The architecture of our approach is summarized in Figure 1 . Given a question and a candidate answer, we first query an textual knowledge base (KB) to retrieve a pool of potential justifications for that answer candidate. For each justification, we extract a set of features designed to model the relations between questions, answers, and answer justifications based on word embeddings, lexical overlap with the question and answer candidate, discourse, and information retrieval (IR) (Section 4.2). These features are passed into a simple neural network to generate a score for each justification, given the current state of the model. A final max-pooling layer selects the top-scoring justification for the candidate answer and this max score is used also as the score for the answer candidate. The system is trained using correct-incorrect answer pairs with a pairwise margin ranking loss objective function to enforce that the correct answer be ranked higher than any of the incorrect answers.

With this end-to-end approach, the model learns to select justifications that allow it to correctly answer questions. We hypothesize that this approach enables the model to indirectly learn to choose justifications that provide good explanations as to why the answer is correct. We empirically test this hypothesis in Section 6, where we show that indeed the model learns to correctly answer questions, as well as to select high-quality justifications for those answers.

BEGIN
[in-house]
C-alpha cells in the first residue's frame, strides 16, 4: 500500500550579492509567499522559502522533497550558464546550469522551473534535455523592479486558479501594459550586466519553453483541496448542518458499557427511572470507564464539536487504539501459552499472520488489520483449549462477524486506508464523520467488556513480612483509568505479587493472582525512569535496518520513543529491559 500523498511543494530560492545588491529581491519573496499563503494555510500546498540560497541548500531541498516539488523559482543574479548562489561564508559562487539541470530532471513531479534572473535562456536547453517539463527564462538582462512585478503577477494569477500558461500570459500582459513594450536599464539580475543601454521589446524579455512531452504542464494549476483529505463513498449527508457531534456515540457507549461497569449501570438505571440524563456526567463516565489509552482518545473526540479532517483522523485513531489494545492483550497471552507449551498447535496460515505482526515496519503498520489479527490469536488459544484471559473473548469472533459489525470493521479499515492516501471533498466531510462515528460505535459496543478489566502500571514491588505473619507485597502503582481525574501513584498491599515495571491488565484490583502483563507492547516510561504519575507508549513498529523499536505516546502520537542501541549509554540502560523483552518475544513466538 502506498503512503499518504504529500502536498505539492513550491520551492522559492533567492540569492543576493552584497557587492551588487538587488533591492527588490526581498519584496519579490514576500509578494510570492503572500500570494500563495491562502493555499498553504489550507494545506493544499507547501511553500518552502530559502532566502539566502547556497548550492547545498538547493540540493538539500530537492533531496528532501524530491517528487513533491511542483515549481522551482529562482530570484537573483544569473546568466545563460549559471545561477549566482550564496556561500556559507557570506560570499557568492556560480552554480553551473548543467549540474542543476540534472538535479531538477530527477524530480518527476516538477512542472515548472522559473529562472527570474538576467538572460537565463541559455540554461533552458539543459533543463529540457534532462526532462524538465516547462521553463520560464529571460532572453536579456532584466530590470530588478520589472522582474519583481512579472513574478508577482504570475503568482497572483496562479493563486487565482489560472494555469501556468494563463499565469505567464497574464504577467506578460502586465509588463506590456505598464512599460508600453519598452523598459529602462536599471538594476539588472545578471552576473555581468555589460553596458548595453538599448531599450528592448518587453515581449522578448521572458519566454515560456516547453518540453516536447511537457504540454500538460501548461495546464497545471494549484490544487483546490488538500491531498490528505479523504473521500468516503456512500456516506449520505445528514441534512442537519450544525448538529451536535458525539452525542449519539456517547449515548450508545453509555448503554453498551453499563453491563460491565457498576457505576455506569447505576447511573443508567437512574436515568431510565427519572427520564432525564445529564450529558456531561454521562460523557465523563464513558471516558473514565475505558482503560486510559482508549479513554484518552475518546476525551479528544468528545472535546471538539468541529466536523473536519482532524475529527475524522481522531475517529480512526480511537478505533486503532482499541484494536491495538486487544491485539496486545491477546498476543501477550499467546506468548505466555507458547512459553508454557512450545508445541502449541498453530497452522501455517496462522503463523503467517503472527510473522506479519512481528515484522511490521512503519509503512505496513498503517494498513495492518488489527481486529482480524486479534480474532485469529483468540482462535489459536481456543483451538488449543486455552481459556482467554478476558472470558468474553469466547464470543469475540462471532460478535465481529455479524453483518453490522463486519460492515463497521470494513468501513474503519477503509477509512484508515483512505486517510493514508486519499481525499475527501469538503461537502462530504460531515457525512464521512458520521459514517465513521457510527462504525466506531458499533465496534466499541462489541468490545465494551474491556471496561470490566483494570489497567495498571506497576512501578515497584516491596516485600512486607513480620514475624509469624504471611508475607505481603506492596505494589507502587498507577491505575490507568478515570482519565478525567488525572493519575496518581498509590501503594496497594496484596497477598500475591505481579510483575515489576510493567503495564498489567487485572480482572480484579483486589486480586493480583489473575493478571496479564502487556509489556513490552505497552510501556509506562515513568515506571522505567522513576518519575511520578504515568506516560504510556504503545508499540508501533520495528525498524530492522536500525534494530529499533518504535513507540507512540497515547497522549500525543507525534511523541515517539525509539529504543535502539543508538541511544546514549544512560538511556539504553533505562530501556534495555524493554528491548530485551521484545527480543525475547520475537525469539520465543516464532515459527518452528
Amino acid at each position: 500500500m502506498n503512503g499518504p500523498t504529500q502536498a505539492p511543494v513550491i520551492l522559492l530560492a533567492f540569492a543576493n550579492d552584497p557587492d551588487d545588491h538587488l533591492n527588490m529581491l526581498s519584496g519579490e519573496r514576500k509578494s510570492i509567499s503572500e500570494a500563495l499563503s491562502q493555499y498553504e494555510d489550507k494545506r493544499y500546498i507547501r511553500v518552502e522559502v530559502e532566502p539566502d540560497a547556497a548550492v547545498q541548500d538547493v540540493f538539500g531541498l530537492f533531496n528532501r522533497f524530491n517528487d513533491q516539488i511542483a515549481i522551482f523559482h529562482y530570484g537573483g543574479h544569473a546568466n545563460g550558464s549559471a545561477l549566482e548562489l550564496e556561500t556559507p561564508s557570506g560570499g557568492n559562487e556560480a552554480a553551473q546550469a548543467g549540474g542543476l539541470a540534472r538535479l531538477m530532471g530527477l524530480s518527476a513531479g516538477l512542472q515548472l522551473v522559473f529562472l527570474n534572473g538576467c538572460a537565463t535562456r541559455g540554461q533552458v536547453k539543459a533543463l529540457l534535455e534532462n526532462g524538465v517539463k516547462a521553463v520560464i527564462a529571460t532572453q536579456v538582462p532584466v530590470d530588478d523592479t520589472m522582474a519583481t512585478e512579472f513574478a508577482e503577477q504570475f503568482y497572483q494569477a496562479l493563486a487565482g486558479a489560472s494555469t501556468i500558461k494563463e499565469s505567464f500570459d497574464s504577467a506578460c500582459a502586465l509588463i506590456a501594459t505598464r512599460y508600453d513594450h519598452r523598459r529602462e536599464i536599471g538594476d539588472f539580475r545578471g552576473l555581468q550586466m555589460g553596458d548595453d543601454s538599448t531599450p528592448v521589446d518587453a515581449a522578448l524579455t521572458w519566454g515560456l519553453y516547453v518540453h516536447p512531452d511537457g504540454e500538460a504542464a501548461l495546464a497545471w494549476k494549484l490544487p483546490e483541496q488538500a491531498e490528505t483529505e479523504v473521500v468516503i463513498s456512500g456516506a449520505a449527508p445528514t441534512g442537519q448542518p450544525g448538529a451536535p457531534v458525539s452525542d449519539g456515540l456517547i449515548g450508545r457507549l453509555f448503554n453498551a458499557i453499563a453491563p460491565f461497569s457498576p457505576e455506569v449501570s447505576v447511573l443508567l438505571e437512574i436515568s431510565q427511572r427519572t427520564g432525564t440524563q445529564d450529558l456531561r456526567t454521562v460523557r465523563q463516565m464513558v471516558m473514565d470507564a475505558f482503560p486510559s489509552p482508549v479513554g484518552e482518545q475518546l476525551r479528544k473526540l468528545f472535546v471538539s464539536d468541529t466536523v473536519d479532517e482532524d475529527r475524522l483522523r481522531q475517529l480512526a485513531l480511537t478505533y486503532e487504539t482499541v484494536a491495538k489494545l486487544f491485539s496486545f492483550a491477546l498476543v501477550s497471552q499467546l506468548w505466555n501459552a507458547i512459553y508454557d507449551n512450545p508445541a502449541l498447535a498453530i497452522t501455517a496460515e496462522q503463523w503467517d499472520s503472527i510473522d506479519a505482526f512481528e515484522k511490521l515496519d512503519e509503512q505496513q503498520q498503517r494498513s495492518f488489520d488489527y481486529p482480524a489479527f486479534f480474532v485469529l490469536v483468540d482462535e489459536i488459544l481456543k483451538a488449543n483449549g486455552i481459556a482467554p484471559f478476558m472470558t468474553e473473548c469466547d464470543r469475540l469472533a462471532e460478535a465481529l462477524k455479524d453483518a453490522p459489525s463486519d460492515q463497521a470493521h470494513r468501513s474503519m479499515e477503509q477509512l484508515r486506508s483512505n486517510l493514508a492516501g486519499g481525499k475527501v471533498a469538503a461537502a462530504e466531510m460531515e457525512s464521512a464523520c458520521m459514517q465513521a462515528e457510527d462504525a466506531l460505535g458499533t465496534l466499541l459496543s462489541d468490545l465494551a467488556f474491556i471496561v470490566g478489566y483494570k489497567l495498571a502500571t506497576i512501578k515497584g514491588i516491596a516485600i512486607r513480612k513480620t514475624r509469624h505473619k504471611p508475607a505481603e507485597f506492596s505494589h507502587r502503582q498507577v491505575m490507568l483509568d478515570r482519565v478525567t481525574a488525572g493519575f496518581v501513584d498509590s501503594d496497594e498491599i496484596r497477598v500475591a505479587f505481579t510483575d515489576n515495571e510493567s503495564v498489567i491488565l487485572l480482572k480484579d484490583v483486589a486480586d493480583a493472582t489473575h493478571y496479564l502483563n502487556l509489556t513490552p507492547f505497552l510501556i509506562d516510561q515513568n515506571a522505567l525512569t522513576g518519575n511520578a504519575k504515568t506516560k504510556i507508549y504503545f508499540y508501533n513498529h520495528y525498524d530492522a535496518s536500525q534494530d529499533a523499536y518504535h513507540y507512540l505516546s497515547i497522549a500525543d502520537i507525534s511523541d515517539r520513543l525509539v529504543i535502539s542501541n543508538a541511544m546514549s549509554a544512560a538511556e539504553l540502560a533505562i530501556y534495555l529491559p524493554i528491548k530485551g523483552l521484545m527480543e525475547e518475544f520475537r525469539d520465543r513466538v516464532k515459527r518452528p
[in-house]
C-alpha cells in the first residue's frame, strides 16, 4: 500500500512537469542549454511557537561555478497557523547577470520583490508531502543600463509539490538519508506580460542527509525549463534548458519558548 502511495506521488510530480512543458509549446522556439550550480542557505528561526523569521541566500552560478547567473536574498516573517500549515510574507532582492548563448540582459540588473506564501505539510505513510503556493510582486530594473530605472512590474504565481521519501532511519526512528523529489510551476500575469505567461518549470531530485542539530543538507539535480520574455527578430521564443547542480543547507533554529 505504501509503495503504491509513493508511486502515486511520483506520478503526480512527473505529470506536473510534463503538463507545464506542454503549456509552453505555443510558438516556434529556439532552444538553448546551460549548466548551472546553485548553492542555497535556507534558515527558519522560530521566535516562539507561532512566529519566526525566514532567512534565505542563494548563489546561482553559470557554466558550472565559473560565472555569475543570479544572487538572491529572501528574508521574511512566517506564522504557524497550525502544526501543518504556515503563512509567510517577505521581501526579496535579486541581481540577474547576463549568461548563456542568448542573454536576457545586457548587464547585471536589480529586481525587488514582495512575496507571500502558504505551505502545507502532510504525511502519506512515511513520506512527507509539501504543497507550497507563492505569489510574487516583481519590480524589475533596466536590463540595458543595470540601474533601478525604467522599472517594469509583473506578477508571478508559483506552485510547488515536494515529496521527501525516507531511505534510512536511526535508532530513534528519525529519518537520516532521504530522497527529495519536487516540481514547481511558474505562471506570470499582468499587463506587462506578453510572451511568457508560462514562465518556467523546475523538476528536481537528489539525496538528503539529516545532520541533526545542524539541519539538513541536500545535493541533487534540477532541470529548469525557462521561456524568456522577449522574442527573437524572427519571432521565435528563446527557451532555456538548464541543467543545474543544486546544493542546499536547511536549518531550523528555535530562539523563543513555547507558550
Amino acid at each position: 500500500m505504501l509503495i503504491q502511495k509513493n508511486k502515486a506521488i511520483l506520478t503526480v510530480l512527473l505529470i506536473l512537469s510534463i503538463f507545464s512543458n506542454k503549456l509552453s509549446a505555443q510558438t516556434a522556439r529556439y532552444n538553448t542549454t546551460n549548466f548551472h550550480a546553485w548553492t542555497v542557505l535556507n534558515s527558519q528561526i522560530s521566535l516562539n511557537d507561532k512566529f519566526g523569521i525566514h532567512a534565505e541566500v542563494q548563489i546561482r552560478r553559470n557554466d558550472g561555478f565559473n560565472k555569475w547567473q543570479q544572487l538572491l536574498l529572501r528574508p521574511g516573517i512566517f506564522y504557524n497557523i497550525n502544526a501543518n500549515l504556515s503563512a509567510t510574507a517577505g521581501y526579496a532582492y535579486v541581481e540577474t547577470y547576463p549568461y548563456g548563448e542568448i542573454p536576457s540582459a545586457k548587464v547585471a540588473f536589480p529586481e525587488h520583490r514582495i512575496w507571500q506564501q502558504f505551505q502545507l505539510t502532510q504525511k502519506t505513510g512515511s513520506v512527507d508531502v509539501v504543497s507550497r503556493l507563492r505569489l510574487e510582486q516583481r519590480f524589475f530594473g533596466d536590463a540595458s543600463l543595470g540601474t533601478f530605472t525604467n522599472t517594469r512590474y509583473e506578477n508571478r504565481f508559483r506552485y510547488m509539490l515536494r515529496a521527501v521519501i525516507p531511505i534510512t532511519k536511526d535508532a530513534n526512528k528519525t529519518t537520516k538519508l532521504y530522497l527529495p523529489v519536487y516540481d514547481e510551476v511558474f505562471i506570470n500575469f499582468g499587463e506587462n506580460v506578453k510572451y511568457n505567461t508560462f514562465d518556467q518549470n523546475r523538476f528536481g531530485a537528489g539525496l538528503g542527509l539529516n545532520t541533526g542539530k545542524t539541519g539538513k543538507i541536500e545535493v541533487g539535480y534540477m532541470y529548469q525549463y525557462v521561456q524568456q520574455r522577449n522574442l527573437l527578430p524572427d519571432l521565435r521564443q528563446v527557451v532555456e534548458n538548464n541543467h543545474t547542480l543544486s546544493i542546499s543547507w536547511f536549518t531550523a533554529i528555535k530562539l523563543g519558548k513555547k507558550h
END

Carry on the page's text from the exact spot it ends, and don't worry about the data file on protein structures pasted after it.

4 Model And Features

Our approach consists of three main components: (a) the retrieval of a pool of candidate answer justifications (Section 4.1); (b) the extraction of features for each (Section 4.2); and (c) the scoring of the answer candidate itself based on this pool of justifications (Section 4.3). The architecture of this latter scoring component is shown in Figure 2 .

Figure 2: Detailed architecture of the model’s scoring component. The question, candidate answer, and justification are encoded (by summing their word embeddings) to create vector representations of each. These representations are combined in several ways to create a set of representation-based similarity features that are concatenated to additional explicit features capturing lexical overlap, discourse and IR information and fed into a feed-forward neural network. The output layer of the network is a single node that represents the score of the justification candidate.

4.1 Candidate Justification Retrieval

The first step in our process is to use standard information retrieval (IR) methods to retrieve a set of candidate justifications for each candidate answer to a given question. To do this, we build a bag-of- words (BOW) query using the content lemmas for the question and answer candidate, boosting the answer lemmas to have four times more weight 1 . We used Lucene 2 with a tf-idf based scoring function to return the top-scoring documents from the KB. Each of these indexed documents consists of a single sentence from our corpora, and serves as one potential justification.

4.2 Feature Extraction

For each retrieved candidate justification, we extract a set of features based on (a) distributed representations of the question, candidate answer, and justification terms; (b) strict lexical overlap; (c) discourse relations present in the justification; and (d) the IR scores for the justification.

Representation-Based Features (Emb):